What is the Best Natural Remedy for Glaucoma?

Glaucoma is a condition that occurs in the optic nerve as a result of very high intraocular pressure. It can cause partial or total loss of vision. Although there is no definitive cure for glaucoma, there are lifestyle tips that have been shown to decrease intraocular pressure, slowing the progression of the disease. These are the main tips:

Avoid stress: It may be advisable to practice yoga, meditation, proper exercises and being in contact with nature.

Sleep enough: It is necessary for hormones that are secreted at night, such as melatonin to function properly and repair the body.

A balanced diet.

Phytotherapy for glaucoma.

How Can Diet Help Patients with Glaucoma?

In most cases, glaucoma is due to an anatomical alteration of the eye; therefore, the usefulness of diet therapy will be limited, although not at all useless. Depending on the type and severity of glaucoma, different prognosis may be expected in response to nutrition.

The components that are most useful are the antioxidants of plant foods. It is a series of phytochemicals found in dark chocolate, green tea, turmeric; aromatic herbs (rosemary, thyme, ginger, cinnamon…). Especially interesting are the blueberries.

Blueberries, because of their richness in flavonoids and antioxidants, are excellent for the eye to allow the eye to see in dim lights, see even with nocturnal blindness, and in vision conditions like glaucoma or farsightedness.

You can search for this plant in the form of capsules which are available in leading pharmacies or or herbal stores in doses as prescribed. Another possibility is eating frequently blueberries, these can be fresh or frozen, because the freezing process does not deteriorate the nutritional quality of this food.

All these antioxidants would help to fight against the oxidative stress that damages the optic nerve and the outlet channel of the aqueous humor of the eye.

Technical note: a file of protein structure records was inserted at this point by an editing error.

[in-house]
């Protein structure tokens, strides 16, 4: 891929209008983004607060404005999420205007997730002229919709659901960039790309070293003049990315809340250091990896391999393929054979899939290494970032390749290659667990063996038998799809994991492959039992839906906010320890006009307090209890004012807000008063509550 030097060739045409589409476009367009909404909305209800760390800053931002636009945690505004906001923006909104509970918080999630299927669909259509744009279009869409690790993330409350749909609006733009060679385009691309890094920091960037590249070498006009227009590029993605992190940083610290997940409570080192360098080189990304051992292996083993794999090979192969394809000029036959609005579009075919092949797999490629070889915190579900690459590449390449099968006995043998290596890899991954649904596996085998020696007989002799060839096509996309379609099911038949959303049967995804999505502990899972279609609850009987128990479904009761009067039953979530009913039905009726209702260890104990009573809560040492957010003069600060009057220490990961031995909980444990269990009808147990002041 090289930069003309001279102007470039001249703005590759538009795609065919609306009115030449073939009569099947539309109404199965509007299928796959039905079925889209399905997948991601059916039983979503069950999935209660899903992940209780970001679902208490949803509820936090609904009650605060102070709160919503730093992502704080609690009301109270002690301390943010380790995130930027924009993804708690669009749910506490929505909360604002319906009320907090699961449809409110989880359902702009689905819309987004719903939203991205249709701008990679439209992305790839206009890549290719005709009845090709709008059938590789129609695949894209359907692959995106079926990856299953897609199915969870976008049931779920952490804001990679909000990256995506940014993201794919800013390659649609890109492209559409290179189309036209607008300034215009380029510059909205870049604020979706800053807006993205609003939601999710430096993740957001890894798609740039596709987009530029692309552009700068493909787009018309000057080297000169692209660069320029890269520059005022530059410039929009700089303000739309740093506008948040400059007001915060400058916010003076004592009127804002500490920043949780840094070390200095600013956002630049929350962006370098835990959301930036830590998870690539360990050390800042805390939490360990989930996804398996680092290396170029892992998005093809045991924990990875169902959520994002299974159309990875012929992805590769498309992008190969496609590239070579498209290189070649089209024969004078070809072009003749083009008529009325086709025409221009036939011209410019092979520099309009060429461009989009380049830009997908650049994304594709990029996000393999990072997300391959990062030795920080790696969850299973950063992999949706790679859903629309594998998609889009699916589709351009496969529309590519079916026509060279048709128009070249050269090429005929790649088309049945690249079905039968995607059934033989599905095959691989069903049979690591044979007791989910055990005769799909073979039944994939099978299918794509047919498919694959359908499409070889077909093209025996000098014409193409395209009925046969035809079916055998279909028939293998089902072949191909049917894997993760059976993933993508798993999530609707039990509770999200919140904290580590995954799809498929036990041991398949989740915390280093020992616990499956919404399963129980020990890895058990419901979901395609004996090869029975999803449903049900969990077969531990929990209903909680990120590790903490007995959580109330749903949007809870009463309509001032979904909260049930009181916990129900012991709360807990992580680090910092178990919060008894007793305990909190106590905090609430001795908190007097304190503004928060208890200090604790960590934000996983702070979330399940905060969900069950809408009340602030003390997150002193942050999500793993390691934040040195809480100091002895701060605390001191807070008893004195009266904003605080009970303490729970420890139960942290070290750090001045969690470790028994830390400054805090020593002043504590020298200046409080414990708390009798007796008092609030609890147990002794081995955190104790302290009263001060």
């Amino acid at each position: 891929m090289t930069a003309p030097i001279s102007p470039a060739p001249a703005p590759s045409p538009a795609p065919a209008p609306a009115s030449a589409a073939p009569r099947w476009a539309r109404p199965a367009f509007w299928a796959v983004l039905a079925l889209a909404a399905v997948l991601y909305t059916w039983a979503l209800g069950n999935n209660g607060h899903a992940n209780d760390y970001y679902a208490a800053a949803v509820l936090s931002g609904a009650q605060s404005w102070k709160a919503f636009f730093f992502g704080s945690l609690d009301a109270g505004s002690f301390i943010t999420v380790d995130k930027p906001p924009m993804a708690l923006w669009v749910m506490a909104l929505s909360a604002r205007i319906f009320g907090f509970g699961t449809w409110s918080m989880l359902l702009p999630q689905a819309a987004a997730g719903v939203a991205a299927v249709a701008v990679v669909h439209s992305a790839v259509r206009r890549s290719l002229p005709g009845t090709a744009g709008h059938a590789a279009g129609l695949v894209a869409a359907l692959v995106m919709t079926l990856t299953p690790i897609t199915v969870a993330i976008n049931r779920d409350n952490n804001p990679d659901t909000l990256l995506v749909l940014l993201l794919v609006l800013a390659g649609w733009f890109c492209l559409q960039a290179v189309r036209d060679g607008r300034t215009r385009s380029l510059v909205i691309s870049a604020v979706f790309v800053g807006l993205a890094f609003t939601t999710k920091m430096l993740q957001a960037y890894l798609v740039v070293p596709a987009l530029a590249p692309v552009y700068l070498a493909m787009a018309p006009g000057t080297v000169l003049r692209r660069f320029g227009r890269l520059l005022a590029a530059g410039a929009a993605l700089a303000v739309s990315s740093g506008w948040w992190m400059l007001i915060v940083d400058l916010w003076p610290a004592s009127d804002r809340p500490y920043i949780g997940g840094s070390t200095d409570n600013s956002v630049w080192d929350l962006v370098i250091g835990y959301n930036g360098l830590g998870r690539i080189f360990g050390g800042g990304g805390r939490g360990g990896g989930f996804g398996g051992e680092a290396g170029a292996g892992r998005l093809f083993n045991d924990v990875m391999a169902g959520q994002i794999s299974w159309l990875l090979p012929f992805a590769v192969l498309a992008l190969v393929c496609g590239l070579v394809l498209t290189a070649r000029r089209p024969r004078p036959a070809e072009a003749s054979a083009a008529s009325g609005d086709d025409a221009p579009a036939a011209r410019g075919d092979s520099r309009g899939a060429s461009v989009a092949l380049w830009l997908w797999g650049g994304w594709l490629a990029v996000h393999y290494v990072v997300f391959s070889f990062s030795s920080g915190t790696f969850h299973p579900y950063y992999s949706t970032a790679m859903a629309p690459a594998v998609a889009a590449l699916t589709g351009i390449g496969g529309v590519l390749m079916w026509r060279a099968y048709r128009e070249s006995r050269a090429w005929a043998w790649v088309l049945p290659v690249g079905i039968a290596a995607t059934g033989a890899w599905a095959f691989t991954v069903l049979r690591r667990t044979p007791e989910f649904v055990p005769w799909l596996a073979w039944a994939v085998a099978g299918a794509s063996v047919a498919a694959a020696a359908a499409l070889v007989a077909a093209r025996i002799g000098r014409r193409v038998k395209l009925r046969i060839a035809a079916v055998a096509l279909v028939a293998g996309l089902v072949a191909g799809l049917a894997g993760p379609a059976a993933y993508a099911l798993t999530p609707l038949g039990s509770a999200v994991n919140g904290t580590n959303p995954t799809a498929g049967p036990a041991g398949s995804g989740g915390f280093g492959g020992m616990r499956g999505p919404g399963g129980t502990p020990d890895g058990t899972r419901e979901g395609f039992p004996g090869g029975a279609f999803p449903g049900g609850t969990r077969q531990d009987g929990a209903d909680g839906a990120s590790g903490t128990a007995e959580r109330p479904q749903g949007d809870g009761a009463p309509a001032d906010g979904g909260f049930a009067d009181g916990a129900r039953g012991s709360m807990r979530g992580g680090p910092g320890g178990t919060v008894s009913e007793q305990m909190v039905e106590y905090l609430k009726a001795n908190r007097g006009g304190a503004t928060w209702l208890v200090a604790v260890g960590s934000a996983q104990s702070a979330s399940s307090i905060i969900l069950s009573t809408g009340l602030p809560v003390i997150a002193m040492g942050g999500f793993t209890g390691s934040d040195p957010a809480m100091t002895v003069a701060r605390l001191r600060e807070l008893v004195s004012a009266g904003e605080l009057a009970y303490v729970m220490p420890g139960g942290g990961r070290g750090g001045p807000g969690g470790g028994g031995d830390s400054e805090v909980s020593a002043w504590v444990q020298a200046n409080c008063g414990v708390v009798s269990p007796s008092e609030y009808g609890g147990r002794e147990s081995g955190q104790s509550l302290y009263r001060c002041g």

What is the Best Natural Remedy for Glaucoma?

What is the Best Natural Remedy for Glaucoma?

The main function of medicinal plants when treating glaucoma is to decrease intraocular pressure and provide nutrients for a healthy eye. The following can be mentioned:

Ginkgo Biloba: This has an antioxidant effect; it is among the main plants used for glaucoma. Supplements with this plant extract improve the pre-existing loss of visual field in some patients with glaucoma.

Fennel: You could make a mixture of around 45 g of Fennel seeds for every one liter of drinking water and take a couple of cups daily.

Shepherd’s Bag: It is indicated an infusion of a spoonful of fresh leaves in a glass of water. Take a couple of glasses a day. The fresh leaves of this edible plant are a good natural medicine for glaucoma.

Muerdago: It is a very potent natural remedy to control blood pressure. It is also useful for the treatment of glaucoma. Mix a spoon of dry plant for every cup of water and drink this cup twice a day.

Chickweed: It is a remedy against a large number of eye disorders, including glaucoma. The wild plant must be consumed.

Ground Flax Seeds – They are one of the most potent natural sources of omega3, with antioxidant properties. Indications: 2 teaspoons daily. It is recommended to moisturize and crush these seeds when taken for medicinal purposes.

Ground Chia Seeds – Same indications as flax.

Rose Hip: Because of its vitamin C content, it helps to improve the damage caused by free radicals on the eyes.

THC (cannabis): In some countries the use of this substance is allowed as a treatment for glaucoma, since it has properties to decrease intraocular pressure. However, experts do not recommend it because of its psychotropic effects.

You can also perform eye washings with wet compresses using plants such as horsetail, elder, Indian heliotrope, fennel and chamomile.


It is important that people who suffer from glaucoma receive medical treatment; they may even require a surgery. Natural remedies are recommended as a complementary route.

Also Read:

Pramod Kerkar, M.D., FFARCSI, DA
Pramod Kerkar, M.D., FFARCSI, DA
Written, Edited or Reviewed By: Pramod Kerkar, M.D., FFARCSI, DA Pain Assist Inc. This article does not provide medical advice. See disclaimer
Last Modified On:November 8, 2018

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